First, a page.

- Children less than 16 years of age who are riding in vehicles in the state of Washington are required by law to be restrained in a child restraint system.
- It is essential to install car seats correctly, or it puts a child's health at risk.
- The safest car seat depends on the weight and height of the child.
- Washington's Child Passenger Restraint Law (RCW 46.61.687) requires:
Children under age 8, unless they are 4'9" tall (which ever comes first), must be restrained in an appropriate child restraint system (car seat or booster seat).
Children 8 years old or at least 4'9" tall who wear a seat belt MUST use it correctly (never under the arm or behind the back) or continue to use a child restraint.
Children less than 13 years old are to be transported in the back seat, where it is practical to do so.
Child restraint system must be used correctly according to the car seat AND vehicle manufacturer's instructions. Always follow the manufacturer's instructions and guidelines for both the child restraint and the vehicle.
- Car seat and booster seat recommendations. The American Academy of Pediatrics recommends the following car and booster seats guidelines for families:
Infants and toddlers should be kept in rear-facing car seats until at least 2 years old or until they reach the highest weight or height allowed by the manufacturer of the car seat.
All children age 2 or older, or those younger than 2 who have outgrown the rear-facing seat, should use a forward-facing car seat with a harness for as long as possible, up to the highest weight or height allowed by the manufacturer of the car seat.
All children who have outgrown the forward-facing car seat should use a belt-positioning booster seat until the vehicle's lap-and-should seat belt fits properly, typically when they reach 4'9" tall and are between 8 and 12 years of age.
When children are old enough and large enough to use the vehicle seat belt alone, they should always use lap-and shoulder seat belts for optimal protection.
All children younger than 13 years should be restrained in the rear seats of vehicles for optimal protection.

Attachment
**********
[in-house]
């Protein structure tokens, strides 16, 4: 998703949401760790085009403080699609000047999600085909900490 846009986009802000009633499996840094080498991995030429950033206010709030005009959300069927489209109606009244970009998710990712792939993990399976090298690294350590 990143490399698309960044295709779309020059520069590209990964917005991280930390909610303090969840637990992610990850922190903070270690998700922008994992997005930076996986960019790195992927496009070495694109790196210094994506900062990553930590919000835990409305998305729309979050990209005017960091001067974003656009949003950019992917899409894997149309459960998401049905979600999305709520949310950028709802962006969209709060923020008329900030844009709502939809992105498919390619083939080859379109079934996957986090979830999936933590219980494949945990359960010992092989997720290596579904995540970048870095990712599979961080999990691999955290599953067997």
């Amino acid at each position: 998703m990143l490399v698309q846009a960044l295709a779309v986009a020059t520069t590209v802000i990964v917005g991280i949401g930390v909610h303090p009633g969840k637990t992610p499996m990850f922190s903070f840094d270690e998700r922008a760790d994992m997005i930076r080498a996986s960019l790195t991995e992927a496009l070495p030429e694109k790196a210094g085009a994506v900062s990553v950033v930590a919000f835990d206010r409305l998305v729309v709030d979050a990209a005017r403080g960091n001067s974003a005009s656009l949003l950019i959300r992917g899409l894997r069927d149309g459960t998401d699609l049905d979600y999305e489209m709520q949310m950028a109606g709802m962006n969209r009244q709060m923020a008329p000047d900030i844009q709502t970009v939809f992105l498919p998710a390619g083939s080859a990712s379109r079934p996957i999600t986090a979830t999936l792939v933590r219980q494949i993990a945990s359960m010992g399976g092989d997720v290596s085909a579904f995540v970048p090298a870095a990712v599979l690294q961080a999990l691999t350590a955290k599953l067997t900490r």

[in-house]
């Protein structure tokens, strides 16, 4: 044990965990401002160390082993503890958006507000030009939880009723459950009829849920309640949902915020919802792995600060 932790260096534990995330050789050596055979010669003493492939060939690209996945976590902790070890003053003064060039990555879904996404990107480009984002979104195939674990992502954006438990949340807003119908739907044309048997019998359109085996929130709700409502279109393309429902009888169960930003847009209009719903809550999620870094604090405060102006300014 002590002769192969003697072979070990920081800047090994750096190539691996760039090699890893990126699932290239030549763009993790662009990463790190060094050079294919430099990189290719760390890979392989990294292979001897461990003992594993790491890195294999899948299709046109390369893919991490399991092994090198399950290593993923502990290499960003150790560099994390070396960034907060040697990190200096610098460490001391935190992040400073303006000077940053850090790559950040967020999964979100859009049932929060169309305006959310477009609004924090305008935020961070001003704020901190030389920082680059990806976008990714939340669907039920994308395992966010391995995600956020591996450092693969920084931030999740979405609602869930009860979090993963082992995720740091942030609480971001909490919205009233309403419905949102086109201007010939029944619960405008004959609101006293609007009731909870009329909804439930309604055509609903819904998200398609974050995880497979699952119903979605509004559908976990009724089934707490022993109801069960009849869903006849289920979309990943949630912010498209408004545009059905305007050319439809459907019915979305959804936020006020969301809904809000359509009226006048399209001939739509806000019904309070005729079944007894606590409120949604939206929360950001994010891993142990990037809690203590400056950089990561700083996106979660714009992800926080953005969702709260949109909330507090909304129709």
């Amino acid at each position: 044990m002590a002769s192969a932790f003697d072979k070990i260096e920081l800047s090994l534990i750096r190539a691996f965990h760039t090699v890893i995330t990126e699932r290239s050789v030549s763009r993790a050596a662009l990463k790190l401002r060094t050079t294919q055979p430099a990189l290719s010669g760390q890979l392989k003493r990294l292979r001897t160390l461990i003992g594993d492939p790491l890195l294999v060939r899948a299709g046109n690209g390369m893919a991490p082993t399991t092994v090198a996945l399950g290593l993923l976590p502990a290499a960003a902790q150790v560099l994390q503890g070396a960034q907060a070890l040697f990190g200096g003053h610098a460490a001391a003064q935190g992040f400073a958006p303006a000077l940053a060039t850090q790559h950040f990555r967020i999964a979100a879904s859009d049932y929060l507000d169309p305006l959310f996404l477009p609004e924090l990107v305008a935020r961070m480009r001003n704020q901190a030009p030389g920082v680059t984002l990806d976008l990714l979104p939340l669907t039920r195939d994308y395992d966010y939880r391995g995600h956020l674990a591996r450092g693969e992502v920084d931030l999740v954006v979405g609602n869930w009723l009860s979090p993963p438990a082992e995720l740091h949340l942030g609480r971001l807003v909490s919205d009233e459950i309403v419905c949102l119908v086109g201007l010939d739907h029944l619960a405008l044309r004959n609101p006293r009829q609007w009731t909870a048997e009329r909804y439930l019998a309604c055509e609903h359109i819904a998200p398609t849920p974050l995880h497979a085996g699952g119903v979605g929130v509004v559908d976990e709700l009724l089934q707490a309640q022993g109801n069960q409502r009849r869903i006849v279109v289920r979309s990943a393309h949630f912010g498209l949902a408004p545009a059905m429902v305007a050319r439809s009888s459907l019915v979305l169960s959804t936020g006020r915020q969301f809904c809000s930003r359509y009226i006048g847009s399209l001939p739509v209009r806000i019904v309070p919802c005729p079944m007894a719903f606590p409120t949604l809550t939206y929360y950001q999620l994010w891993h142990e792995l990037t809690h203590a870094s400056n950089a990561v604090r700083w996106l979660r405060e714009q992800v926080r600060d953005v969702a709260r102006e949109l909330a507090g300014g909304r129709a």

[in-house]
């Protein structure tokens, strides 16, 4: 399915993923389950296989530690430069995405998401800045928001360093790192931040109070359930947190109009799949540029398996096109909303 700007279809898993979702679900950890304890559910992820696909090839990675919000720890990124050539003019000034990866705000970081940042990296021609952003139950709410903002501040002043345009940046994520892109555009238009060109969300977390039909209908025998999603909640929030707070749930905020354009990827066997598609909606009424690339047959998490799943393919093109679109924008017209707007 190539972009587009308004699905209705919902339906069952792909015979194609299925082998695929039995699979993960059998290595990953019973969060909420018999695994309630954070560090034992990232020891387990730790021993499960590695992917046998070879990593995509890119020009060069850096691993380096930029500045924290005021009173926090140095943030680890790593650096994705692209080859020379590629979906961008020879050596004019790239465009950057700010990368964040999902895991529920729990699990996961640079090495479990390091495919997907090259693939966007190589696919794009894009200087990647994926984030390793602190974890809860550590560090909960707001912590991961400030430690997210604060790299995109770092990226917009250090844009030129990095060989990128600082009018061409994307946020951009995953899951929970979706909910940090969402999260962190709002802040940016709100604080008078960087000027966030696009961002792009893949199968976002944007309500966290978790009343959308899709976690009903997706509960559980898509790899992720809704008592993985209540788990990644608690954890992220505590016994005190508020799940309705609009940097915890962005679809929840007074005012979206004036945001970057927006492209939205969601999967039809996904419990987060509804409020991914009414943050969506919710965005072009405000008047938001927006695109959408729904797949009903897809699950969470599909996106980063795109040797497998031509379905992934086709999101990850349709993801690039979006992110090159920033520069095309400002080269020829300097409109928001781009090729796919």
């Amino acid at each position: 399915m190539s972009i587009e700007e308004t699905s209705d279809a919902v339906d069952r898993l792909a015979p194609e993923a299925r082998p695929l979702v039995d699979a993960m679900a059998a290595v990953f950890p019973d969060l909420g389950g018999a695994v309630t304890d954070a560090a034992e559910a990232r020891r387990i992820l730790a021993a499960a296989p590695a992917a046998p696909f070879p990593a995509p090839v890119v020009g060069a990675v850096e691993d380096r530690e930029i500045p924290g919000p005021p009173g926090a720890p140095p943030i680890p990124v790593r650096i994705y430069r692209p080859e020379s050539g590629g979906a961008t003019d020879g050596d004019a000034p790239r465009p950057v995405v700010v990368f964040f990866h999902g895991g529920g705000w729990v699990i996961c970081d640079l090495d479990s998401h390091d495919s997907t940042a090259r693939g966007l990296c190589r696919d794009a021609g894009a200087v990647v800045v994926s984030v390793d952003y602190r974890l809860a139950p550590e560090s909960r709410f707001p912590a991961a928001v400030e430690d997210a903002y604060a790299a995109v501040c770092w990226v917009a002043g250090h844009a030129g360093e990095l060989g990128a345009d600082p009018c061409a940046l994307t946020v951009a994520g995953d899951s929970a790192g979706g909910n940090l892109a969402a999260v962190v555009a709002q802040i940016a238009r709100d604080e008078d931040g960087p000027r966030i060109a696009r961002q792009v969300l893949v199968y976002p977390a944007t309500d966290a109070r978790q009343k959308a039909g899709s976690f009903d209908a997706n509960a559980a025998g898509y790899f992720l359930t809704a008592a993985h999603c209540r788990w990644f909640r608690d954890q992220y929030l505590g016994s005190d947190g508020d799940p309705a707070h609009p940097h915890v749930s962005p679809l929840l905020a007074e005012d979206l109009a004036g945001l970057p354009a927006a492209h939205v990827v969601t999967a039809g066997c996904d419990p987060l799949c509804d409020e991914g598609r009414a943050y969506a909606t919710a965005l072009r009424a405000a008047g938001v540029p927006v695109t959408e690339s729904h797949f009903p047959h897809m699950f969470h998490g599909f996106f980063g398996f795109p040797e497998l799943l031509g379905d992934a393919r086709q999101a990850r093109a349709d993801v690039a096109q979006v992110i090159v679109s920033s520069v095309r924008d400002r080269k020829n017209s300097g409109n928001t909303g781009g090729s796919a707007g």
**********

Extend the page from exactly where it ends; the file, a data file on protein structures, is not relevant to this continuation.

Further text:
Be careful not to graduate your child to the next seat too soon. Keep your child in the current seat for as long as possible (according to the seat manufacturer's height and weight requirements), to maximize safety.
- The #1 cause of death for children ages 1 to 13 is car crashes.
- 1 in 6 teens is in an accident their first year of driving.
- 41% of teen deaths are caused by motor vehicles; and for every teen killed in a car accident, there are 87 who are injured.
- 3 out of 4 car seats are not being installed or used correctly. 75% of parents install or use car seats incorrectly. (General Motors Crash Dummy Test Lab, Sept. 2012)
- One in 5 parents do not read the instructions when installing car seats. (U.S. Government's National Highway Traffic Safety Administration)
- In Spokane County, over 95% of car seats are used incorrectly.
- The best thing you can do for your children to prevent injury from a car crash is to make sure they are properly restrained in a size-appropriate restraint.
- Spokane County locations which offer FREE car seat checks—by appointment ONLY:
Cheney Fire Dept.
611 S. Fourth St.
Providence Sacred Heart Children’s Hospital / Safe Kids Spokane
101 W. 8th Avenue
Spokane, WA 99204
- Help keep children safe by
seeing they ride in vehicles using appropriate safety seats. As
children grow, their need to be seated securely in a car, truck, van or
SUV changes. For maximum child passenger safety, parents and caregivers should follow the Steps for Kids: (NHTSA):
For the best possible protection, infants must ride in rear-facing
child safety seats as long as possible; at a minimum, until age of one
and at least 20 pounds. When children outgrow their rear-facing seats
(at a minimum age 1 and at least 20 pounds), they should ride in
forward-facing child safety seats, in the back seat until they reach
the upper weight or height limit of the particular seat (usually around
age 4 and 40 pounds.)
Kids up to their 8th birthday,
unless they are 4’ 9” tall (57 inches) must ride in the back seat in
booster seats, or until the vehicle seat belts fit properly. Seat belts
are engineered to fit an adult male 5’10” weighing 165 lbs. Children
ages 4 through 7 are generally too small for adult seat belts and need a
“boost” to ensure the seat belt will fit securely across their chests
and low across the upper thighs, to help prevent internal injuries,
neck, head and spinal injuries, and even ejection or death in the event
of a crash.
are easier to use than child car seats because they don’t have to be
anchored to the vehicle. You place the booster on the vehicle seat, and
secure the child with the car’s lap and shoulder belt. (WTSC)
Children ages 4 to 8 who use booster seats
are 59% less likely to be injured in a car crash than children who are
restrained only by a seat belt. (Partners For Child Passenger Safety
(PCPS), CHOP) 83% of kids ages 4 to 8 are using adult seat belts.
(AAP). Seat belts fit properly when the lap belt lies across the upper
thighs and the shoulder belt fits across the chest
Kids up to age 13 must ride in the back seat (where practical to do so). Cars with all lap belts in the back are exempt from boosters.
- Car Seats and Toxic Chemicals.
Over 150 children’s car seats were tested for chemicals in 2011, and
test results showed that 60% of them contained harmful chemicals that
are linked to reproductive problems, developmental and learning
disabilities, hormone imbalances, and cancer. For more information,